SIIA Voices Strong Support for House and Senate Action on Patent Reform

SIIA supports the action in both the House and Senate to advance patent reform.  On Wednesday, the House Judiciary Committee marked-up and approved legislation by Chairman Bob Goodlatte (R-VA), while Senate Judiciary Committee Chairman Patrick Leahy (D-VT) introduced patent reform legislation in the Senate.

The overwhelming vote in the House Judiciary Committee to approve patent legislation demonstrates that there is significant bi-partisan momentum for reform.  With American jobs, innovation and economic growth on the line, members of Congress clearly recognize that action is needed.  It’s now critical that we build on this progress, continue to improve the legislation and move swiftly to enact into law patent reforms that support innovators and job creators.

This week, the effort to stop the damaging impact of patent trolls got another boost with the introduction of [Chairman] Leahy’s Patent Transparency and Improvement Act  (PTIA) of 2013.  The legislation takes a number of important steps to address the problem of patent litigation abuse, such as requiring more specificity in demand letters, disclosure of the actual financial backers involved in patent litigation, and helping manufacturers obtain stays on behalf of their customers.  Coupled with other measures, this bill will help restore accountability and balance to the patent litigation system.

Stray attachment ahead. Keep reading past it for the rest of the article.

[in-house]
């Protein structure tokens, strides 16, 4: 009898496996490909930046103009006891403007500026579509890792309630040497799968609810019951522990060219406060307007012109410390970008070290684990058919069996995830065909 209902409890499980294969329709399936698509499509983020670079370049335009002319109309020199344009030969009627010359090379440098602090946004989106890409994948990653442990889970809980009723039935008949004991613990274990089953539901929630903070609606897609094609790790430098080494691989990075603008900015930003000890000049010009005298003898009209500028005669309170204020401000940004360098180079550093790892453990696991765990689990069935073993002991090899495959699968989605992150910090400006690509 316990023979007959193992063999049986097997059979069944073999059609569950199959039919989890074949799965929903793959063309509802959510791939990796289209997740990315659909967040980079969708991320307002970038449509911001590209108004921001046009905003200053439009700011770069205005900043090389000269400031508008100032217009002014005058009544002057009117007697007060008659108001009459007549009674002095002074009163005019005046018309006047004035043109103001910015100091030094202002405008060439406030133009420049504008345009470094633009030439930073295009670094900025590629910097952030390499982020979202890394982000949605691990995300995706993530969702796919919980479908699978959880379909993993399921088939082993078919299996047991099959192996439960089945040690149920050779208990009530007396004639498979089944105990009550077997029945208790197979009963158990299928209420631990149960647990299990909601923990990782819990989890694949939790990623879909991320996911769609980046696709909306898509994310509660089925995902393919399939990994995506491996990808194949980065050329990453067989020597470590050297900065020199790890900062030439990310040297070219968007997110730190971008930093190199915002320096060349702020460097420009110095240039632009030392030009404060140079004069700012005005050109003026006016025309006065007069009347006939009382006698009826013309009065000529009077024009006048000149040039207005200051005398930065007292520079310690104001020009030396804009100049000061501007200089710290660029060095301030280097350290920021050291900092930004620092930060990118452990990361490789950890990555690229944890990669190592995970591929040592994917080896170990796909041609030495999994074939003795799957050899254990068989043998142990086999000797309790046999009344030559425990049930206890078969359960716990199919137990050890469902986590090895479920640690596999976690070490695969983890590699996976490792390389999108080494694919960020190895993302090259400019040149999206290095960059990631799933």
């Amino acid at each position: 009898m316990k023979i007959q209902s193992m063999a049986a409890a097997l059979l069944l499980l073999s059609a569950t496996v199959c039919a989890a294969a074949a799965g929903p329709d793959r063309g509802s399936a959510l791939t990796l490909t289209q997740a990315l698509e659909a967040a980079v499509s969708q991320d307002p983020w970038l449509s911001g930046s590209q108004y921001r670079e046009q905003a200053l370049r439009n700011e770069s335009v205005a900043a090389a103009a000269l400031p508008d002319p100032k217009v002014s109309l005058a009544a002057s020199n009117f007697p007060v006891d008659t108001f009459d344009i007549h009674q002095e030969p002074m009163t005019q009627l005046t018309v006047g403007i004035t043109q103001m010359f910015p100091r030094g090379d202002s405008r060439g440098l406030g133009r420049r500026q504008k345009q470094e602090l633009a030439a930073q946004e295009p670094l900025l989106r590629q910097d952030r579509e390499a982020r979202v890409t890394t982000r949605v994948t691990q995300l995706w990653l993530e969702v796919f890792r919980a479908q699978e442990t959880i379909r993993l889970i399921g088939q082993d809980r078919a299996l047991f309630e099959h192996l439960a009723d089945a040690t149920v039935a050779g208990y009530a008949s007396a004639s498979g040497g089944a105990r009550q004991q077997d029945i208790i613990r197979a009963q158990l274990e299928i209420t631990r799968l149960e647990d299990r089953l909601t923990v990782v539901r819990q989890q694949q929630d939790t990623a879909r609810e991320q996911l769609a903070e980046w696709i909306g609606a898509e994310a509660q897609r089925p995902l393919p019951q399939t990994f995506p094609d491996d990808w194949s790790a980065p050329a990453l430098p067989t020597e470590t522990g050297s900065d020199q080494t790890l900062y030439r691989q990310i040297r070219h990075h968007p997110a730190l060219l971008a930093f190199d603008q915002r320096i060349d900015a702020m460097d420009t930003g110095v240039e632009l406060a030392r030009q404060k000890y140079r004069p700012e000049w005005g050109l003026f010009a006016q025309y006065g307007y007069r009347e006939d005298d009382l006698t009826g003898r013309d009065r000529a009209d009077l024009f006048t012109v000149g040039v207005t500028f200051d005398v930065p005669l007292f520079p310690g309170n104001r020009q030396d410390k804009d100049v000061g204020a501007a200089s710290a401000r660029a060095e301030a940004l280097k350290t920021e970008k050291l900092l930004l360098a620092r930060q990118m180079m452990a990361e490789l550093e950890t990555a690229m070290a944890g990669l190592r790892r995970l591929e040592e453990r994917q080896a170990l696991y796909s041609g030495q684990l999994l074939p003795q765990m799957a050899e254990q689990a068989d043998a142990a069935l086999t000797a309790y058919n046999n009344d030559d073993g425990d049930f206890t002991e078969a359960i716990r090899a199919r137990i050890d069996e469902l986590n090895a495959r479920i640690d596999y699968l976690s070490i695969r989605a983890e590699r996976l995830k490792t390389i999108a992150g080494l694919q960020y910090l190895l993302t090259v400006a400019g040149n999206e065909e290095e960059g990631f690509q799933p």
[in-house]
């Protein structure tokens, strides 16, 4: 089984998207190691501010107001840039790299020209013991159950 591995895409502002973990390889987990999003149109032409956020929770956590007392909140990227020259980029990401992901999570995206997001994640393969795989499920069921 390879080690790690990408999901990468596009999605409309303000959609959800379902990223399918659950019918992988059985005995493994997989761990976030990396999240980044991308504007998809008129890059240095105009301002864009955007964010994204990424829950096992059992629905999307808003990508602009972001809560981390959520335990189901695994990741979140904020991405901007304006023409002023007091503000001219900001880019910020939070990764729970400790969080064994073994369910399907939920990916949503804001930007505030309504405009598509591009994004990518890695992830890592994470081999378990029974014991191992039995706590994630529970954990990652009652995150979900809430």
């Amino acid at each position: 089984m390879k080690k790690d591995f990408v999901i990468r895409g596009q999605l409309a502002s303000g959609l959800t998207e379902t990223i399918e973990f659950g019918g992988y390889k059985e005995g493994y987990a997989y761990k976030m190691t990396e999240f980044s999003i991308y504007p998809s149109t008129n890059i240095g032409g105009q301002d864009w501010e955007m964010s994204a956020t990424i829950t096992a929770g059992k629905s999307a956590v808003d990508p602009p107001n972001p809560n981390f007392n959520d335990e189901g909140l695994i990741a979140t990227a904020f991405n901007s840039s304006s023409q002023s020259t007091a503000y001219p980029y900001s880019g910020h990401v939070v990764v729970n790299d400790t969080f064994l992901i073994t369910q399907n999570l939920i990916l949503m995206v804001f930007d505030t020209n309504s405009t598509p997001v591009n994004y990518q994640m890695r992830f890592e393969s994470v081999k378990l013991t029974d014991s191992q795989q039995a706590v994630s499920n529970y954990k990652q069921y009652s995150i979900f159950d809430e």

To address the patent troll problem effectively, SIIA believes that two-way fee shifting, with bonding, is necessary to change the economic incentives that currently fuel abusive patent litigation. Senators Orrin Hatch (R-UT) and John Cornyn (R-TX) have introduced fee-shifting legislation that complements Chairman Leahy’s bill, and we hope all three bills can move forward in a coordinated fashion.  SIIA commends Chairman Leahy for his leadership and we look forward to working with him toward a pre-markup amendment that brings fee-shifting legislation to his bill.

Ken WaschKen Wasch is President of SIIA. Follow the SIIA Software team on twitter at @SIIASoftware.

SIIA Supports the SOFTWARE Act, Says Legislation is Critical to Promoting Medical Safety while Advancing Innovative Software

Patient safety and product innovation are not mutually exclusive.  SIIA supports the SOFTWARE Act, bipartisan legislation introduced Tuesday that establishes an effective regulatory framework for medical software that will promote safety while advancing innovation. New information technology products and services powered by software promise to revolutionize health outcomes and lower costs for patients and providers.  However, an overly-broad regulatory framework that sweeps in a wide range of software would drastically stifle this innovation.